"Some person in the neighborhood is cer
tainly sick, and this man is after medicine
or after a doctor."
With 6uch a thought I tried to throw
aside the incident. Such occurrences are
so frequent in the city that one comes to
give them very little more than passing
I therefore continued on to my house,
and betook myself at once to my room, yet
somehow an irresistible force seemed to be
holding me. I moved slowly and with an
apparent spirit of irresolution.
I threw off my wet coat, and then realiz
ing considerable distress in my stomach I
concluded to take some medicine forthwith.
Turning a little water into a glass and
taking out of my pocket the small vial I
had received from the drag clerk I counted
out just an even five drops.
I remember this distinctly, for some
thing prompted me to caution, and I count
ed the drops three times from bottle to
And yet, notwithstanding this careful
ness, and that never before in my life do I
believe m3-self to have been guilty of
taking a dose of medicine without first,
and thoughtfully, looking at the label,
still on this occasion I clearly have it in
mind that I did not take this precaution.
Well, I stood beside my table slowly
stirring the acid mixture with a lead pencil
preparatory to "taking it down." when I
heard rapid footfalls approaching the
street door, and a second later the bell was
violent!' and continuouslv rung.
My first impulse was to quietly swallow
the draught and then go down to the door,
but the same unseen hand that, had re
strained me since the affrighted cries In the
street still held its power, and the glass
was not raised to my lips.
Ding-ling-ling-ling-ling-ling! echoed the
bell without interruption, and when I
opened the door a wild eyed, mud bespat
tered, and generally disheveled man gasped
"Have have you taken it? For
God's sake wh what have you done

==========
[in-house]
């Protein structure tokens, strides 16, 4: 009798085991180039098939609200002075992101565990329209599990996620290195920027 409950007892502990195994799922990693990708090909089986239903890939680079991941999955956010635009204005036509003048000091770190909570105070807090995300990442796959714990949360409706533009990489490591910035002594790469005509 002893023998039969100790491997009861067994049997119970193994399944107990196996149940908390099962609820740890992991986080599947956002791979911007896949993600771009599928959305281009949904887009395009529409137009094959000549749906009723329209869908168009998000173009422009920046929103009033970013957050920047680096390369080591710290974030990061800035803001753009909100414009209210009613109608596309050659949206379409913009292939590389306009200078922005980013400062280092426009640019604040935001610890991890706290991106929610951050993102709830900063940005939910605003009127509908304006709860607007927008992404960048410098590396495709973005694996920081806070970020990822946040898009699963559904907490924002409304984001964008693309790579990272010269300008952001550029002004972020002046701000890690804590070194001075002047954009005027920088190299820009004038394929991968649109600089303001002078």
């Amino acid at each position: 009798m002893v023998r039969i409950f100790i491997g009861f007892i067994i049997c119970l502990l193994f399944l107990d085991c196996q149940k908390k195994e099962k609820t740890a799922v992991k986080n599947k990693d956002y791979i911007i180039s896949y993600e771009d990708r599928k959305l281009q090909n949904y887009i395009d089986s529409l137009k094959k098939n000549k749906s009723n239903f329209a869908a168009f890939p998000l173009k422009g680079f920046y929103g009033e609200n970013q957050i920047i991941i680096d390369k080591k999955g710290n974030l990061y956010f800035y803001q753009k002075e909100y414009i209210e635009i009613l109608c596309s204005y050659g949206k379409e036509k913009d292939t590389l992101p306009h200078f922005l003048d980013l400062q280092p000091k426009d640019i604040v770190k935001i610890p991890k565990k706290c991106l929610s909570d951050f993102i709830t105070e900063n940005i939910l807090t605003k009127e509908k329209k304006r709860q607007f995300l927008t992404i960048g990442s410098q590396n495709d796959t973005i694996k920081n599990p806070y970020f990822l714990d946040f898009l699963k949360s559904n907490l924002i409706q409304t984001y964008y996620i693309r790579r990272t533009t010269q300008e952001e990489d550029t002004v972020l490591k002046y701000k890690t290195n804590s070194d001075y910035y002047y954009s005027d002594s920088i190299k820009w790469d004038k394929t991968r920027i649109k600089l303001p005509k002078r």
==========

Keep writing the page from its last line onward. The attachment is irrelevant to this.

with that that me medicine ?' '
It then flashed upon my mind who the
person was, though I at first took him to
be an escaped lunatic.
"Is that you, Charlie? What's the mat
ter?" I asked, still not quite understanding
what he meant for I did not think of the
"Tell me, quick," he answered, clutch
ing me by the arm and looking wildly into
myfeyes. "Have you taken that medi
cine 1 gave you when you were at
"No," said I, now comprehending fully.
"I was just going to take it when you
pulled my hell."
"Thank God!" he said, and then collapsed
in a heap at my feet.
I picked the poor fellow up and was about
to call for some of the people in the house
when he recovered himself, and with my
assistance he crawled slowly up to my
warm and comfortable room.
After a rest from the terrible strain he
had undergone he gave me his experience
something like this:
"You had not left the store very long be
fore I commenced to feel agitated and ner
vous over something. For some little pe
riod I could not think what it was that so
.annoyed me, until finally my thoughts
drifted toward you and the medicine I had
put up at your request. The more I ponder
ed this over in my mind just that much
more did I feel convinced that I had made
a mistake. I then remembered of hearing
you say that a few drops of the acid helped
you moro than anything else, and it at
once came upon me that you had called for
hydrochloric acid instead of hydrocyanic
acid the medicine I gave you.
"I knew that hydrocyanic acid was a